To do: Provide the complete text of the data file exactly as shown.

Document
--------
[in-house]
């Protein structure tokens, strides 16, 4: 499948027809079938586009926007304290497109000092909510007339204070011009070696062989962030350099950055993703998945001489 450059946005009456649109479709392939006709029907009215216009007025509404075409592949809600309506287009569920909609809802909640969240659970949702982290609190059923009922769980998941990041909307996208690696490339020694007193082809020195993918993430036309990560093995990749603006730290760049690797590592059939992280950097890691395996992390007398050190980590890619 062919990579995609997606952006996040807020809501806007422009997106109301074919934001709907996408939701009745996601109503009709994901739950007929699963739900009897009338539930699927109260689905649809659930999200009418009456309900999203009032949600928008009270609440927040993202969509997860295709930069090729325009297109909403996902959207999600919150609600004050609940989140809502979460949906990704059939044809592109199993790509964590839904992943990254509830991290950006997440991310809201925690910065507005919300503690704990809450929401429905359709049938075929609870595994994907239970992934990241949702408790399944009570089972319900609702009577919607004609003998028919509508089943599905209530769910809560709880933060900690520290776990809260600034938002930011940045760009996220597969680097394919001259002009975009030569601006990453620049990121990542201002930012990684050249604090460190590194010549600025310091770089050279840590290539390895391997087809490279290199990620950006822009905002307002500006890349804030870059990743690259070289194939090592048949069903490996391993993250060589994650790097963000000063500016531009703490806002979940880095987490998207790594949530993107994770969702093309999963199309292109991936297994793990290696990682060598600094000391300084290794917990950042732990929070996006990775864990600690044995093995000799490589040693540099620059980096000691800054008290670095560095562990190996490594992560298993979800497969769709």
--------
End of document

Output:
[in-house]
């Protein structure tokens, strides 16, 4: 499948027809079938586009926007304290497109000092909510007339204070011009070696062989962030350099950055993703998945001489 450059946005009456649109479709392939006709029907009215216009007025509404075409592949809600309506287009569920909609809802909640969240659970949702982290609190059923009922769980998941990041909307996208690696490339020694007193082809020195993918993430036309990560093995990749603006730290760049690797590592059939992280950097890691395996992390007398050190980590890619 062919990579995609997606952006996040807020809501806007422009997106109301074919934001709907996408939701009745996601109503009709994901739950007929699963739900009897009338539930699927109260689905649809659930999200009418009456309900999203009032949600928008009270609440927040993202969509997860295709930069090729325009297109909403996902959207999600919150609600004050609940989140809502979460949906990704059939044809592109199993790509964590839904992943990254509830991290950006997440991310809201925690910065507005919300503690704990809450929401429905359709049938075929609870595994994907239970992934990241949702408790399944009570089972319900609702009577919607004609003998028919509508089943599905209530769910809560709880933060900690520290776990809260600034938002930011940045760009996220597969680097394919001259002009975009030569601006990453620049990121990542201002930012990684050249604090460190590194010549600025310091770089050279840590290539390895391997087809490279290199990620950006822009905002307002500006890349804030870059990743690259070289194939090592048949069903490996391993993250060589994650790097963000000063500016531009703490806002979940880095987490998207790594949530993107994770969702093309999963199309292109991936297994793990290696990682060598600094000391300084290794917990950042732990929070996006990775864990600690044995093995000799490589040693540099620059980096000691800054008290670095560095562990190996490594992560298993979800497969769709």